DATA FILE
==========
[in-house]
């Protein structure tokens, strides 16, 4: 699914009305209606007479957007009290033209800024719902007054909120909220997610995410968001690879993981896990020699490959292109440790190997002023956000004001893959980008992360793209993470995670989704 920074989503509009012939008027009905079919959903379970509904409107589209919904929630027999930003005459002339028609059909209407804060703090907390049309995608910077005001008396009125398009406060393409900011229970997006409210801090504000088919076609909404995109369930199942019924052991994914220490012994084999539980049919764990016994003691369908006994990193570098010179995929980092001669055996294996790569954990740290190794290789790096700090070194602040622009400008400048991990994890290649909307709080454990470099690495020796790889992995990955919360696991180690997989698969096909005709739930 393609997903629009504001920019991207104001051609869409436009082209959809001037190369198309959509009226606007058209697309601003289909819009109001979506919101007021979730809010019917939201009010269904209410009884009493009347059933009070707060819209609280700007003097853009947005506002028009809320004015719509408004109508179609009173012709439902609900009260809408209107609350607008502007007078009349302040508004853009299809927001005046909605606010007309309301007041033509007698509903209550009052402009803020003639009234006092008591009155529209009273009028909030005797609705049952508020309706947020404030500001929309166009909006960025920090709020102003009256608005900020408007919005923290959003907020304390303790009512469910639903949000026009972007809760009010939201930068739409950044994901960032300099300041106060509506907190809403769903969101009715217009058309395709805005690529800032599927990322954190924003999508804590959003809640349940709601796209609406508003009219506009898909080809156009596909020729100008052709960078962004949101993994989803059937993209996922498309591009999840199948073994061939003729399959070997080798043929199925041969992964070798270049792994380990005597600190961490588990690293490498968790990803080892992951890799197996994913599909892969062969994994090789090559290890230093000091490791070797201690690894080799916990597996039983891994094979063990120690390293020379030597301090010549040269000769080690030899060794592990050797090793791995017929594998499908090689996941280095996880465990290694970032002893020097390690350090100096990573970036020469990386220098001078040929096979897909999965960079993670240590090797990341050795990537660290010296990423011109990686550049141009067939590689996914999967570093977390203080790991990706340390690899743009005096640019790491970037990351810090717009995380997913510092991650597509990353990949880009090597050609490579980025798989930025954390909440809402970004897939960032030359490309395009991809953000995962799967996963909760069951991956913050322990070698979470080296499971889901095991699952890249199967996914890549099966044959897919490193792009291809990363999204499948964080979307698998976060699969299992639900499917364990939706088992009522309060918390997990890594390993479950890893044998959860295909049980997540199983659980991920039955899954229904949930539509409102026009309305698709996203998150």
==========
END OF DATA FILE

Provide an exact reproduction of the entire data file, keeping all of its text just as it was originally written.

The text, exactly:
[in-house]
């Protein structure tokens, strides 16, 4: 699914009305209606007479957007009290033209800024719902007054909120909220997610995410968001690879993981896990020699490959292109440790190997002023956000004001893959980008992360793209993470995670989704 920074989503509009012939008027009905079919959903379970509904409107589209919904929630027999930003005459002339028609059909209407804060703090907390049309995608910077005001008396009125398009406060393409900011229970997006409210801090504000088919076609909404995109369930199942019924052991994914220490012994084999539980049919764990016994003691369908006994990193570098010179995929980092001669055996294996790569954990740290190794290789790096700090070194602040622009400008400048991990994890290649909307709080454990470099690495020796790889992995990955919360696991180690997989698969096909005709739930 393609997903629009504001920019991207104001051609869409436009082209959809001037190369198309959509009226606007058209697309601003289909819009109001979506919101007021979730809010019917939201009010269904209410009884009493009347059933009070707060819209609280700007003097853009947005506002028009809320004015719509408004109508179609009173012709439902609900009260809408209107609350607008502007007078009349302040508004853009299809927001005046909605606010007309309301007041033509007698509903209550009052402009803020003639009234006092008591009155529209009273009028909030005797609705049952508020309706947020404030500001929309166009909006960025920090709020102003009256608005900020408007919005923290959003907020304390303790009512469910639903949000026009972007809760009010939201930068739409950044994901960032300099300041106060509506907190809403769903969101009715217009058309395709805005690529800032599927990322954190924003999508804590959003809640349940709601796209609406508003009219506009898909080809156009596909020729100008052709960078962004949101993994989803059937993209996922498309591009999840199948073994061939003729399959070997080798043929199925041969992964070798270049792994380990005597600190961490588990690293490498968790990803080892992951890799197996994913599909892969062969994994090789090559290890230093000091490791070797201690690894080799916990597996039983891994094979063990120690390293020379030597301090010549040269000769080690030899060794592990050797090793791995017929594998499908090689996941280095996880465990290694970032002893020097390690350090100096990573970036020469990386220098001078040929096979897909999965960079993670240590090797990341050795990537660290010296990423011109990686550049141009067939590689996914999967570093977390203080790991990706340390690899743009005096640019790491970037990351810090717009995380997913510092991650597509990353990949880009090597050609490579980025798989930025954390909440809402970004897939960032030359490309395009991809953000995962799967996963909760069951991956913050322990070698979470080296499971889901095991699952890249199967996914890549099966044959897919490193792009291809990363999204499948964080979307698998976060699969299992639900499917364990939706088992009522309060918390997990890594390993479950890893044998959860295909049980997540199983659980991920039955899954229904949930539509409102026009309305698709996203998150």